The 4-20 mA analogue output signal dominates the process control industry. With this blog post, you will learn about its principles of operation as well as its advantages and disadvantages so that you can make informed decisions about process control.
In the modern world, which would not exist in its current form without process control, there are countless different types of process inputs. One type is analogue signals found, for example, in thermocouples and resistance temperature sensors. Another is digital signals, through which process variable can be accurately controlled and data displayed.
However, it is analogue signals, particularly 4-20mA, that are currently the dominant input type and standard for signal transmission in industries requiring process control. They are often used in the transmission of values such as temperature, pressure, humidity or flow.
The 4-20 mA loop current is a simple analogue method of transmitting information from sensors.
sensor – the circuit that converts the measured physical value into an electrical value.
current loop converter/transmitter – converts the sensor output signal into a current signal compatible with the 4-20 mA current loop standard.
DC voltage source – usually 24 V.
current loop consisting of connection wires. These have their own wire resistance, which must be factored into the current loop budget. This is particularly important for long cables.
receiver – the device that receives and reads the measurement results.
current loop budget – for a current loop to function properly, it needs a positive energy budget. To calculate it, you need to know the maximum dc power supply voltage in the loop and the level of minimum supply voltage or resistance of all components.
The loop consists of four elements: a graphic recorder, a receiver, a transmitter and wires.
Knowing the resistance of the recorder and the receiver, it is possible, using Ohm's law, to calculate the voltage drop across these elements.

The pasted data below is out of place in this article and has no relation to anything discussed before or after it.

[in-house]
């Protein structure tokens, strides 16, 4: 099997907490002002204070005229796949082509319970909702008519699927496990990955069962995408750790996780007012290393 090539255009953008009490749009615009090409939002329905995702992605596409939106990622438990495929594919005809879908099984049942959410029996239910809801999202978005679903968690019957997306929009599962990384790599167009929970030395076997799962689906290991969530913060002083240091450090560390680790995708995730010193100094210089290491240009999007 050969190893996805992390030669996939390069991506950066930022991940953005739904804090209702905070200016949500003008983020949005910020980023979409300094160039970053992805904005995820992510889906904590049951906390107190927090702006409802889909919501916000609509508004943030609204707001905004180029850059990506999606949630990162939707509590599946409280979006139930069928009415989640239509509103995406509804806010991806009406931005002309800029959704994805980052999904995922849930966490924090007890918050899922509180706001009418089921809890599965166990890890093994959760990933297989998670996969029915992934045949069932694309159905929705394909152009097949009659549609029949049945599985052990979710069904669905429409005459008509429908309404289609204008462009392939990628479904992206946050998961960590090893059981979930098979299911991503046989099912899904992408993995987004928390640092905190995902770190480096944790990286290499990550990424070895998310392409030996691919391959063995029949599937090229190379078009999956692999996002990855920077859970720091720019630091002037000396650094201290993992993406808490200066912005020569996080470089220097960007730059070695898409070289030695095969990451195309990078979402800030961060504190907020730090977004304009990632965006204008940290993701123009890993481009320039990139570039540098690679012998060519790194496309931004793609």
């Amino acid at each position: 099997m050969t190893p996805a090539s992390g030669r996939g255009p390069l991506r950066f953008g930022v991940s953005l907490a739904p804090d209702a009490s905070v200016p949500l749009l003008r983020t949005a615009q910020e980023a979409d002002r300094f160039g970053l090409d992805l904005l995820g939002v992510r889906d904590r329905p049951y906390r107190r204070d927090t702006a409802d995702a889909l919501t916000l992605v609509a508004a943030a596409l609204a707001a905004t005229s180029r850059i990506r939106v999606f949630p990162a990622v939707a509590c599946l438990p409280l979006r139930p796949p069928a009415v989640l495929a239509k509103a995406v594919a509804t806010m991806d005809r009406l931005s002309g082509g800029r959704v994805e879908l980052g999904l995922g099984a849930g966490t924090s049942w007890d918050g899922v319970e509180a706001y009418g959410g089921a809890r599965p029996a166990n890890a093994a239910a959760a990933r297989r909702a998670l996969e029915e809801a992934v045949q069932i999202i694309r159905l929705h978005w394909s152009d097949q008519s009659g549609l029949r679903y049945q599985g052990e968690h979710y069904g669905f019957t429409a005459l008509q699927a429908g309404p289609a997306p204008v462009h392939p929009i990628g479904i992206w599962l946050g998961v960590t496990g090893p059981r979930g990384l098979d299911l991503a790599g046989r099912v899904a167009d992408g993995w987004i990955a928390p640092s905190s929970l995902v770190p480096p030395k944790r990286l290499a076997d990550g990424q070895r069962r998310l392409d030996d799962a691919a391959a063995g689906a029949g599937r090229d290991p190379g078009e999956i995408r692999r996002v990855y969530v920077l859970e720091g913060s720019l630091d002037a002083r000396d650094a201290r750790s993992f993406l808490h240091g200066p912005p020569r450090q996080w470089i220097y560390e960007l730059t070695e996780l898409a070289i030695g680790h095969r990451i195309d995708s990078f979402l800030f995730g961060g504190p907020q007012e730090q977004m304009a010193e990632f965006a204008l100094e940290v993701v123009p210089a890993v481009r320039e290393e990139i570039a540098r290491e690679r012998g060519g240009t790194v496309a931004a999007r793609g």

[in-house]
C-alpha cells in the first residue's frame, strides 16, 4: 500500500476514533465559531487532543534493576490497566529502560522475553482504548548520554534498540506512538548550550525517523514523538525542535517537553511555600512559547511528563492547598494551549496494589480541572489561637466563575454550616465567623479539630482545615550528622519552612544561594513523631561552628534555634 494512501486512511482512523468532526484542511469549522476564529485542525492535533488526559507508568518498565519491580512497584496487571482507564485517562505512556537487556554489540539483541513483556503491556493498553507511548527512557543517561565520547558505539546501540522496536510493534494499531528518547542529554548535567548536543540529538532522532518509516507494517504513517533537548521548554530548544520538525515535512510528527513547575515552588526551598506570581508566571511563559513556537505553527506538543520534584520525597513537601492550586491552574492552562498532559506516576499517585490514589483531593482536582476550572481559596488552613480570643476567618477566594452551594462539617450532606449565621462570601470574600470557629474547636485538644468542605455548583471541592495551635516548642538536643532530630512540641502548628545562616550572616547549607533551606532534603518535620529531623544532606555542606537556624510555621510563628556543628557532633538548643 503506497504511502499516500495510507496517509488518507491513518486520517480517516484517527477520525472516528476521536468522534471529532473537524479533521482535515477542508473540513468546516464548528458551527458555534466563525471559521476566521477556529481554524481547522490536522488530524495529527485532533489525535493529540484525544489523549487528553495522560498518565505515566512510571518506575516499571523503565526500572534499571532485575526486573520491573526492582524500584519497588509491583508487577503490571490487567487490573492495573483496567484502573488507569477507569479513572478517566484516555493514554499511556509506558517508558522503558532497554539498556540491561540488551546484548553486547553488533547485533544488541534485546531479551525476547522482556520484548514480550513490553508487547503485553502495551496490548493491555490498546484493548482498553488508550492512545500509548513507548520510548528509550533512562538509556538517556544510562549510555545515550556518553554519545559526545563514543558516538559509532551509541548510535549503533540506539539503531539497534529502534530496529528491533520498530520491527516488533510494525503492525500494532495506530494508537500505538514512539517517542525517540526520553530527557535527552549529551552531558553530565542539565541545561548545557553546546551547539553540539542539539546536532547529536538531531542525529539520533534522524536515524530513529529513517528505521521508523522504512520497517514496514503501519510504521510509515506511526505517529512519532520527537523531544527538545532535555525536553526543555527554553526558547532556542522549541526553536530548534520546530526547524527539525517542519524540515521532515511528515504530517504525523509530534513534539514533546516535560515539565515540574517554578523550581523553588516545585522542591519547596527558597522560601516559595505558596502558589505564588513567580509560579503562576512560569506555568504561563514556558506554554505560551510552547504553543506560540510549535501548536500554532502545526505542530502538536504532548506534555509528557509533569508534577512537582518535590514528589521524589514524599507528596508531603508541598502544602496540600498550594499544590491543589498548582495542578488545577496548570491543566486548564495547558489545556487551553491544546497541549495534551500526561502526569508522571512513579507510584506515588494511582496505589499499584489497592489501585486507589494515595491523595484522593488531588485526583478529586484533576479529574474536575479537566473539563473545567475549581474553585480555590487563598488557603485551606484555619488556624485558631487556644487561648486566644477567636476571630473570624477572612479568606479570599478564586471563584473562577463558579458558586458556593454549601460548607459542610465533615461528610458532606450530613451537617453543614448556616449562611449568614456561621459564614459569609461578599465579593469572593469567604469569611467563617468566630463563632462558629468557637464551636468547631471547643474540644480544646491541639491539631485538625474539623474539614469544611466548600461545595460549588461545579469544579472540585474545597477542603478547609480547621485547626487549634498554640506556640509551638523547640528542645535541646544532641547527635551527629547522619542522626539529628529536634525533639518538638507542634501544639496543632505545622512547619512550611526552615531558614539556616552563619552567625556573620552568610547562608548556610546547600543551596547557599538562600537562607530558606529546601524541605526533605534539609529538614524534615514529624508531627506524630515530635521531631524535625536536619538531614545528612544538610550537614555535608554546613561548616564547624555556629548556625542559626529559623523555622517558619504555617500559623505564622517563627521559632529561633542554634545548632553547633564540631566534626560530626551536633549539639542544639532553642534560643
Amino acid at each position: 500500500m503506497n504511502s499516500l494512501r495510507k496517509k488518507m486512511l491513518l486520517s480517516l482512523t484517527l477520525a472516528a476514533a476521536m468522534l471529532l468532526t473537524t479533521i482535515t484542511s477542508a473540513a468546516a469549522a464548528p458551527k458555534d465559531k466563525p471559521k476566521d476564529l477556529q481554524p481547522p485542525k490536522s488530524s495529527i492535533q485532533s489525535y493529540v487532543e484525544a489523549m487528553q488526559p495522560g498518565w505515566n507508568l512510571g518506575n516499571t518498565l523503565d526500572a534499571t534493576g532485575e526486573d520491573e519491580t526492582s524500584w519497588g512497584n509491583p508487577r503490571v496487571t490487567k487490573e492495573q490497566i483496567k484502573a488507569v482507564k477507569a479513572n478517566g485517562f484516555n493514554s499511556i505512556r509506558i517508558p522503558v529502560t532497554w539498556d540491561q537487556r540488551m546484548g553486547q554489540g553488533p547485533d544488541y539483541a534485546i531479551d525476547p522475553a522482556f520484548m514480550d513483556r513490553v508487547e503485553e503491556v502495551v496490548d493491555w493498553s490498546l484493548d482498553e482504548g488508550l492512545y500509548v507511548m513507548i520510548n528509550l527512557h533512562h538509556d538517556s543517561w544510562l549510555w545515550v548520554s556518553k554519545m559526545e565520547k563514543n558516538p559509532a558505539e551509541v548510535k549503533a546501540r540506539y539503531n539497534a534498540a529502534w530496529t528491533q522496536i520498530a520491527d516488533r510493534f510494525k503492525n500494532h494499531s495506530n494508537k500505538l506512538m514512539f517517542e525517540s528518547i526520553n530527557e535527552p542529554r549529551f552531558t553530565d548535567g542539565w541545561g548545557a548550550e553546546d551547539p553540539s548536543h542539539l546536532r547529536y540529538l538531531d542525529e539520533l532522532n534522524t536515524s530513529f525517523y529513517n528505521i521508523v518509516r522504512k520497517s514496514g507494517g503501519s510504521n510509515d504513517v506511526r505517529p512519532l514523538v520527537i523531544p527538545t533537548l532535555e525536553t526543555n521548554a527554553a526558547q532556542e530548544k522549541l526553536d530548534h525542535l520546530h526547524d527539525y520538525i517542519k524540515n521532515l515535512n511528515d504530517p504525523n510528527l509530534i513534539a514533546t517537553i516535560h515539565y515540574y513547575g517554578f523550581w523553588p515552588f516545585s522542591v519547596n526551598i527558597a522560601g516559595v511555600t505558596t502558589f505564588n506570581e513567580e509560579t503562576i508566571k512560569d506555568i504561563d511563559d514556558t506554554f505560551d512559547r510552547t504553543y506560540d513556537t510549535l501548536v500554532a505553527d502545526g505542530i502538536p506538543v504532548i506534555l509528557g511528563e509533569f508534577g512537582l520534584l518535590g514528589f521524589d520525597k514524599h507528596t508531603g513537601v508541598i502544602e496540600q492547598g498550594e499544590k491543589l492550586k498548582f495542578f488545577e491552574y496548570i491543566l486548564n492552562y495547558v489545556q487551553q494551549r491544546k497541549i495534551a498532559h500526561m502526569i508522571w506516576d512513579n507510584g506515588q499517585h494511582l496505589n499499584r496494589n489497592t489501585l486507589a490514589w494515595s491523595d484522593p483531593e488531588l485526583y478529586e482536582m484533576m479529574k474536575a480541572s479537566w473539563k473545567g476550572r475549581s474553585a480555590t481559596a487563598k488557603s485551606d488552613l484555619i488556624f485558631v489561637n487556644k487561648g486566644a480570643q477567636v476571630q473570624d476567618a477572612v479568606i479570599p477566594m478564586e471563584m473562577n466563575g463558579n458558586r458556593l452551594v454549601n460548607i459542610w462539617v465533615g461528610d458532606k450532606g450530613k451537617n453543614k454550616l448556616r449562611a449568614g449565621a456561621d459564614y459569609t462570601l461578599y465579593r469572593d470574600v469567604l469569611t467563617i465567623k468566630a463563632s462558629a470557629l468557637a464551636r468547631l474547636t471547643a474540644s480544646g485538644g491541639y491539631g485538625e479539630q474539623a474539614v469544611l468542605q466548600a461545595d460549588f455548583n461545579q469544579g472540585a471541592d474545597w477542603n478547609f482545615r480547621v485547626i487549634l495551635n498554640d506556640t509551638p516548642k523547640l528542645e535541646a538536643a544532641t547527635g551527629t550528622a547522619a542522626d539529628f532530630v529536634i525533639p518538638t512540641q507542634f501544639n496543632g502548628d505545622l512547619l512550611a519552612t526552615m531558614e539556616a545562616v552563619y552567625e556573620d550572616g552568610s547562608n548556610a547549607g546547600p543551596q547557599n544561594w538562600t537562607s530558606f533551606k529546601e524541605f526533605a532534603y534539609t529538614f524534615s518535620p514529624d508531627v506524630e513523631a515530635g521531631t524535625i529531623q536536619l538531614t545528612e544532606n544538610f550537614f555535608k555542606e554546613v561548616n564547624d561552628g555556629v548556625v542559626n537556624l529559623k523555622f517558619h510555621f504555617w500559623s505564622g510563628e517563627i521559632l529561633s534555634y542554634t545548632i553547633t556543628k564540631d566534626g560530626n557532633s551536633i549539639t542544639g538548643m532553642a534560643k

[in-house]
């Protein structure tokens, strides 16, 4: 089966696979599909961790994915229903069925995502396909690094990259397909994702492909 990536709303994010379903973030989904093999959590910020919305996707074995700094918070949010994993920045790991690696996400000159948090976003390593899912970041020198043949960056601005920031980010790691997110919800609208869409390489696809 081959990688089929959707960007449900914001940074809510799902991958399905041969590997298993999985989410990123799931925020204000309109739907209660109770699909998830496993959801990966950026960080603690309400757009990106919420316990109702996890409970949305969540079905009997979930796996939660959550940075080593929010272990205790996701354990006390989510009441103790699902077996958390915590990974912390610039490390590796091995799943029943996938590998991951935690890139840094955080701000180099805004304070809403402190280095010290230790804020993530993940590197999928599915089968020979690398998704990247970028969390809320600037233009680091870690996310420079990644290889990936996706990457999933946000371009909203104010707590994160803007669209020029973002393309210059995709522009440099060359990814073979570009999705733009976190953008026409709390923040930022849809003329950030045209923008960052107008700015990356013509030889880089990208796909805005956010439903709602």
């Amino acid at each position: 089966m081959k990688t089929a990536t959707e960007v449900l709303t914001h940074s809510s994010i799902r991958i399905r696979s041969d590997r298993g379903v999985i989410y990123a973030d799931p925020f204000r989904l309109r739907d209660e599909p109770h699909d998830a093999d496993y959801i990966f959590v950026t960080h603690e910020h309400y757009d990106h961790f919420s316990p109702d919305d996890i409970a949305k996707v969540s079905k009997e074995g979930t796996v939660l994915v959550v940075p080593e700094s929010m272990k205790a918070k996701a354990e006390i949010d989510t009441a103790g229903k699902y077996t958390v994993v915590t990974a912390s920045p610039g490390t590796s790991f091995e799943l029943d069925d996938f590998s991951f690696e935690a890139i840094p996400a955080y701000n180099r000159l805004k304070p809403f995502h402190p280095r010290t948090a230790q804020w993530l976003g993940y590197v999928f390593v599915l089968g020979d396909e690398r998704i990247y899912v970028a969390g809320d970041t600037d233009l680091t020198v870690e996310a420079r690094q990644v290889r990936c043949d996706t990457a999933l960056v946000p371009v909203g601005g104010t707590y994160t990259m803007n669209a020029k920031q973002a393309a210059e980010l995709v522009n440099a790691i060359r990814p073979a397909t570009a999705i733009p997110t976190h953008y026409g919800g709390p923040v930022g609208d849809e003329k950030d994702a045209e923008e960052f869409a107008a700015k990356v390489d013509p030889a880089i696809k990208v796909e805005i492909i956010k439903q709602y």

standard in many industries – ease of connection
greater immunity to background electrical noise and interference – electromagnetic interference is transferred to the signal line as voltage signals, thus causing negligible changes in current and input resistance of the receiver
easiest option to connect and configure
less wiring, what means less setup costs
best choice for long distances transmission – current in a 4-20 mA loop does not degrade as much as voltage in long connections
simple fault detection (e.g. whether the sensor cable is damaged) due to the 4 mA current being equal to 0% of the output power
high current consumption compared with a sensor that has a voltage signal
requires an excitation voltage of at least 10 VDC, which limits the possibilities of battery supply
4-20 mA current loops can only transmit one specific sensor or process signal per loop.
For applications where there are multiple sensors or process outputs that need to be transmitted, multiple loops are required
a large amount of field wiring is required, which can lead to serious ground loop problems if the independent current loops are not properly isolated from each other
Most JUMO compact controllers have universal analogue inputs to which components such as a sensor are connected for recording the actual value. In measurement and control technology, the transmission of the measured value is carried out using standard signals. A current signal of 4 to 20 mA is mainly used for this purpose, but 0 to 20 mA, 2 to 10 V and 0 to 10 V signals are also available. The graphic shows the transmission of information about the measured pressure value using a 4 to 20 mA signal:
The JUMO dTRANS p20 pressure transmitter shown measures the relative pressure from 0 to 10 bar and transmits this information to the JUMO DICON touch process and software controller via a 4 to 20 mA analogue signal. The universal controller input is set to 4 to 20 mA and scaled to 0 to 10 bar. The measured pressure value is available in the controller and all settings refer to the scaled unit (bar). The power supply provides the voltage supply to the pressure transmitter.